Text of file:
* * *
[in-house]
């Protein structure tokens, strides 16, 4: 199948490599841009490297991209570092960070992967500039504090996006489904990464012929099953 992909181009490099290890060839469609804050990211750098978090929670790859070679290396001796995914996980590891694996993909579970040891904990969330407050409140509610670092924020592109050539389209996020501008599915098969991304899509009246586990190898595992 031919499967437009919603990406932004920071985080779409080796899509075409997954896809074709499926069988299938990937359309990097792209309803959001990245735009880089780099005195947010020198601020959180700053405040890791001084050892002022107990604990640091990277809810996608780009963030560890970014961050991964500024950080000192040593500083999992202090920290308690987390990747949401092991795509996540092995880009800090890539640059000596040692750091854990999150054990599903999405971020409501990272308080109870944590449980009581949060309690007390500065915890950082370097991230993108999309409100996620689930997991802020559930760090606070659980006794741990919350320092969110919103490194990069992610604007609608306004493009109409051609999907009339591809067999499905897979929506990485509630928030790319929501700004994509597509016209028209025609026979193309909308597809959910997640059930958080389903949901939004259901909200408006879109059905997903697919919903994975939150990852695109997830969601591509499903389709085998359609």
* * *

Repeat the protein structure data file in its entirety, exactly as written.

[in-house]
């Protein structure tokens, strides 16, 4: 199948490599841009490297991209570092960070992967500039504090996006489904990464012929099953 992909181009490099290890060839469609804050990211750098978090929670790859070679290396001796995914996980590891694996993909579970040891904990969330407050409140509610670092924020592109050539389209996020501008599915098969991304899509009246586990190898595992 031919499967437009919603990406932004920071985080779409080796899509075409997954896809074709499926069988299938990937359309990097792209309803959001990245735009880089780099005195947010020198601020959180700053405040890791001084050892002022107990604990640091990277809810996608780009963030560890970014961050991964500024950080000192040593500083999992202090920290308690987390990747949401092991795509996540092995880009800090890539640059000596040692750091854990999150054990599903999405971020409501990272308080109870944590449980009581949060309690007390500065915890950082370097991230993108999309409100996620689930997991802020559930760090606070659980006794741990919350320092969110919103490194990069992610604007609608306004493009109409051609999907009339591809067999499905897979929506990485509630928030790319929501700004994509597509016209028209025609026979193309909308597809959910997640059930958080389903949901939004259901909200408006879109059905997903697919919903994975939150990852695109997830969601591509499903389709085998359609």